# Graphs, line graph and complement of graph

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Concerning the complement of \$L(K_5)\$, here are some thoughts:

1. Given any edge \$e\$ in \$K_5\$, show that there are exactly \$3\$ edges in \$K_5\$ that don't share a vertex with \$e\$.

2. Call those three edges \$a,b,c\$, and notice that any two of them share a vertex.

3. Deduce that every vertex \$v\$ of \$L(K_5)\$ has degree \$3\$, and that the \$3\$ vertices of \$L(K_5)\$ that are adjacent to \$v\$ are not adjacent to each other.

4. I have a feeling you might want to familiarize yourself with the Petersen graph.

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### Max Bummer

Updated on June 19, 2022

• Max Bummer less than a minute

The line graph $$L(G)$$ of a graph $$G$$ is defined in the following way: the vertices of $$L(G)$$ are the edges of $$G$$, $$V(L(G)) = E(G)$$, and two vertices in $$L(G)$$ are adjacent if and only if the corresponding edges in $$G$$ share a vertex.

The complement of $$G$$ is the graph $$G$$ whose node set is the same as that of $$G$$ and whose edge set consists of all the edges that are not in $$E$$.

a. Find the line graph $$L(G)$$ for the following graph http://gyazo.com/6bda20e850e58a9e240af71cded34c63

b. Find the complement of $$L(K_5)$$

• Simon Hayward over 9 years
I appreciate that English is not your first language, but you really must add a bit more detail to your questions. What have you done to solve this yourself? Where are you in your studies, undergraduate?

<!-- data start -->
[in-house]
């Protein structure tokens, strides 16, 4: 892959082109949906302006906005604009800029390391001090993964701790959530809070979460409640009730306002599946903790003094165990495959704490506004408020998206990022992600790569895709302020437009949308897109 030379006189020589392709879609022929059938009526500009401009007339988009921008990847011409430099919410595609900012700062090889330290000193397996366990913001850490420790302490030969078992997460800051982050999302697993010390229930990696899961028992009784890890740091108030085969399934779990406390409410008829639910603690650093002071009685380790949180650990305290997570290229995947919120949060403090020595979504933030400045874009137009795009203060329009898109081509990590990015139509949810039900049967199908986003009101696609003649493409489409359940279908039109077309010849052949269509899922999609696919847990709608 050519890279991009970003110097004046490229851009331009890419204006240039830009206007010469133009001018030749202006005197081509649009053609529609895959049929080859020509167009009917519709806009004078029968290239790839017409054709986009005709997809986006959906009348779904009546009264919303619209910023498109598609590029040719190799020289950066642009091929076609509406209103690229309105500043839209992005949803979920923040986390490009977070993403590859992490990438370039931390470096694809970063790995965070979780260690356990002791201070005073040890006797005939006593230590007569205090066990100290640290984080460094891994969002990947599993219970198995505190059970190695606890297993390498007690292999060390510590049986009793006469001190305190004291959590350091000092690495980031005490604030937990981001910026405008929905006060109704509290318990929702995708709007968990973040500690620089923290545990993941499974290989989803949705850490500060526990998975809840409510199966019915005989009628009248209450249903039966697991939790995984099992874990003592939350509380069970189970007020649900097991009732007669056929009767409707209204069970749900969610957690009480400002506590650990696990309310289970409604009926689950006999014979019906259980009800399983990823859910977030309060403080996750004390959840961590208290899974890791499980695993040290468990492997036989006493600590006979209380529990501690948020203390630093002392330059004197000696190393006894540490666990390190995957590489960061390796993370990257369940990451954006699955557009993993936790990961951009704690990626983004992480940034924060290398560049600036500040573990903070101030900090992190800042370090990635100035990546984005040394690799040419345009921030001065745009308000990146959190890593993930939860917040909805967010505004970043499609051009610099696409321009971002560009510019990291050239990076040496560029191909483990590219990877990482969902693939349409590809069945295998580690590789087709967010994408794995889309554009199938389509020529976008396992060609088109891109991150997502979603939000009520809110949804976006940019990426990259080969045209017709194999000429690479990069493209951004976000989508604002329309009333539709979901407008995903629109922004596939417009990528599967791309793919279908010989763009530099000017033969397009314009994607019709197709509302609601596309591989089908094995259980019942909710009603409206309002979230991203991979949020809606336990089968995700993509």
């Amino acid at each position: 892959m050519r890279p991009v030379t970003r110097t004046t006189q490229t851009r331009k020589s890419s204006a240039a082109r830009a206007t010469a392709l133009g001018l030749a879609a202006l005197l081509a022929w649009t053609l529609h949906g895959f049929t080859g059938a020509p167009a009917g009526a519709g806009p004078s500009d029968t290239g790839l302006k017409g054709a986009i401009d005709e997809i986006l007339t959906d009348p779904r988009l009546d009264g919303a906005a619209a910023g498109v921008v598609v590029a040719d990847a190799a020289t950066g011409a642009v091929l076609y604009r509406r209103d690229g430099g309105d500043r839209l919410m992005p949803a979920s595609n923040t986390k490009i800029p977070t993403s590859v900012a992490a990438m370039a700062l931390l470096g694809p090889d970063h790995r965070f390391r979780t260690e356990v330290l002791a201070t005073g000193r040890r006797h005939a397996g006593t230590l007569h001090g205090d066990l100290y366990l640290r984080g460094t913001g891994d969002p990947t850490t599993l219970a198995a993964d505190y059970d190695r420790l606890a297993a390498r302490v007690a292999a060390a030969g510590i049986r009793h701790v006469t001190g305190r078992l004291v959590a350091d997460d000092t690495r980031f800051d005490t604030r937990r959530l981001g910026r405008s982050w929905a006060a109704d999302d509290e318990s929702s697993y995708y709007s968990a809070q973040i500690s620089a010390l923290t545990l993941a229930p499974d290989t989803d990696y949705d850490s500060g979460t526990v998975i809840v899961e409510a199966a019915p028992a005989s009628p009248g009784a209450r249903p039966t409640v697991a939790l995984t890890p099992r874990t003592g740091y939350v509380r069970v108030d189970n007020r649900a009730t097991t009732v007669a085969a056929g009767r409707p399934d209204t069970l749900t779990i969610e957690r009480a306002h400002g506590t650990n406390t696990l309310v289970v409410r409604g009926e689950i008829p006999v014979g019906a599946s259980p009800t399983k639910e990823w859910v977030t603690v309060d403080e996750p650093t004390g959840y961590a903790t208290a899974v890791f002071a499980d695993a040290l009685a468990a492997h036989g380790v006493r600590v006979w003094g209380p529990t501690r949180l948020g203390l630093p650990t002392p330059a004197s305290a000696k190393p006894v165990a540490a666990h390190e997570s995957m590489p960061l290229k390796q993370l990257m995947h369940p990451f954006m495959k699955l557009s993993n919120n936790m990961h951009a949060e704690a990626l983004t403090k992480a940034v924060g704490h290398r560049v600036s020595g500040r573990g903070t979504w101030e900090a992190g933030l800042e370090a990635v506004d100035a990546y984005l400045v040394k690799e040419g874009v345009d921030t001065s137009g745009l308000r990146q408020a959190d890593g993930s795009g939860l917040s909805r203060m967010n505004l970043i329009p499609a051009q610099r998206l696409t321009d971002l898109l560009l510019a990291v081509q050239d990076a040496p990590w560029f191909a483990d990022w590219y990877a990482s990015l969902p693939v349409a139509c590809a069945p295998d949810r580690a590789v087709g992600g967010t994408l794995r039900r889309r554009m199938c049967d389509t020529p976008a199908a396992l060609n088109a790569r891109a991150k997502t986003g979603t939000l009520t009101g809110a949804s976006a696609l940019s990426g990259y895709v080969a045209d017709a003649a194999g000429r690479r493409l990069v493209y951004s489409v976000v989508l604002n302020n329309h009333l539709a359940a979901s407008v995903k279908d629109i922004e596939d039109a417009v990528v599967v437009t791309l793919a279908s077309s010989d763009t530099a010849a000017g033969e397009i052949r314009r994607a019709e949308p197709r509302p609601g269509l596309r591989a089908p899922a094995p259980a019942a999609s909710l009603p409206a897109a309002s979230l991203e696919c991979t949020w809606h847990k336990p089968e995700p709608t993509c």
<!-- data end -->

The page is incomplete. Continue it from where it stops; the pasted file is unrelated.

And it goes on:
• Max Bummer over 9 years
Undergraduate and I haven't tried anything as I've read everything and don't know where to start or how to do it. That's why I am asking for any help, as much as possible :)
• Gerry Myerson over 9 years
Where to start is with the definition. To find \$L(G)\$ is to find its vertices and edges. You are told its vertices are the edges of \$G\$ --- can you find the edges of \$G\$? You are told if \$e_1\$ and \$e_2\$ are vertices in \$L(G)\$ (hence, edges in \$G\$) then there is an edge joining them in \$L(G)\$ if and only if \$e_1\$ and \$e_2\$, as edges in \$G\$, share a vertex. Can you tell which pairs of edges in \$G\$ share a vertex? If so, then you can tell what the edges are in \$L(G)\$. Try it!
• Max Bummer over 9 years
Where did you get the \$ 5!/2!3!= 10\$ Is it from the theorem that says that for any \$n>=2\$ \$K_N\$ has \$n(n-1)/2\$ edges? But which is its complement hence it's a linear graph?
• Gerry Myerson over 9 years
@passenger, when you write, "has 10 nodes which are all connected," you're not suggesting, are you, that it's \$K_{10}\$? There are edges in \$K_5\$ that do not share a vertex, hence, nodes in the line graph that are not adjacent.
• passenger over 9 years
@GerryMyerson: no you are right. I missed a "not"... The correct is \$L(K_5)\$ has \$10\$ nodes which are not all not all connected...
• Max Bummer over 9 years
well when you compute that don't you get that the graph has 10 edges and not 10 nodes?
• Gerry Myerson over 9 years
Max, I don't understand your comment. \$K_5\$ has \$10\$ edges (and \$5\$ nodes). \$L(K_5)\$ has \$10\$ nodes (and \$15\$ edges). Any thoughts on the answer I posted?
• Max Bummer over 9 years
Well yeah, that's what I was saying, it has 10 edges but how did you get to L having 10 nodes and 15 edges? No thoughts, still working on it.
• Gerry Myerson over 9 years
From the first sentence in your post: "the vertices of \$L(G)\$ are the edges of \$G\$". So the number of vertices of \$L\$ must equal the number of edges of \$G\$, right? So that's why \$L\$ has 10 vertices. And, my mistake, it's not \$L\$ that has 15 edges, it's the complement of \$L\$ that has 15 edges.